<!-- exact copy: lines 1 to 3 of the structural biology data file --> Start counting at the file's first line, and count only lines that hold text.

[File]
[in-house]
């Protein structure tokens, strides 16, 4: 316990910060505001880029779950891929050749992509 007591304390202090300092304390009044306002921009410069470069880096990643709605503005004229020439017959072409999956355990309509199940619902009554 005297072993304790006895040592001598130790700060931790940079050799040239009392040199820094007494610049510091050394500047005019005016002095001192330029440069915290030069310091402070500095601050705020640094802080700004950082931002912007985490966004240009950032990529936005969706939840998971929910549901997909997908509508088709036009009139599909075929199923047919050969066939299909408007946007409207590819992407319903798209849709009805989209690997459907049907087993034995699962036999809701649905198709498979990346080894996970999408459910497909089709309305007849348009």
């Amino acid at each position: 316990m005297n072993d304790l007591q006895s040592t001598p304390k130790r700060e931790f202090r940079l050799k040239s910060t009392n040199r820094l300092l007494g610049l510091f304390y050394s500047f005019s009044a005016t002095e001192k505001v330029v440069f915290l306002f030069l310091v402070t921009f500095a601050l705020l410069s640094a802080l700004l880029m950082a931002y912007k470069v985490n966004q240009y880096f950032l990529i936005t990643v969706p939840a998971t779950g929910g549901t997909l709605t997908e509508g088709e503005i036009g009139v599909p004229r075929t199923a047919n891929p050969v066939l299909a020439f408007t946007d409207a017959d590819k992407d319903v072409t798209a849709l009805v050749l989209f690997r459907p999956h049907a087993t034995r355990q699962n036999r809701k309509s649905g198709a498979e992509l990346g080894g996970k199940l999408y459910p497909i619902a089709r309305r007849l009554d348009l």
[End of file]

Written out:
[in-house]
């Protein structure tokens, strides 16, 4: 316990910060505001880029779950891929050749992509 007591304390202090300092304390009044306002921009410069470069880096990643709605503005004229020439017959072409999956355990309509199940619902009554 005297072993304790006895040592001598130790700060931790940079050799040239009392040199820094007494610049510091050394500047005019005016002095001192330029440069915290030069310091402070500095601050705020640094802080700004950082931002912007985490966004240009950032990529936005969706939840998971929910549901997909997908509508088709036009009139599909075929199923047919050969066939299909408007946007409207590819992407319903798209849709009805989209690997459907049907087993034995699962036999809701649905198709498979990346080894996970999408459910497909089709309305007849348009």
């Amino acid at each position: 316990m005297n072993d304790l007591q006895s040592t001598p304390k130790r700060e931790f202090r940079l050799k040239s910060t009392n040199r820094l300092l007494g610049l510091f304390y050394s500047f005019s009044a005016t002095e001192k505001v330029v440069f915290l306002f030069l310091v402070t921009f500095a601050l705020l410069s640094a802080l700004l880029m950082a931002y912007k470069v985490n966004q240009y880096f950032l990529i936005t990643v969706p939840a998971t779950g929910g549901t997909l709605t997908e509508g088709e503005i036009g009139v599909p004229r075929t199923a047919n891929p050969v066939l299909a020439f408007t946007d409207a017959d590819k992407d319903v072409t798209a849709l009805v050749l989209f690997r459907p999956h049907a087993t034995r355990q699962n036999r809701k309509s649905g198709a498979e992509l990346g080894g996970k199940l999408y459910p497909i619902a089709r309305r007849l009554d348009l």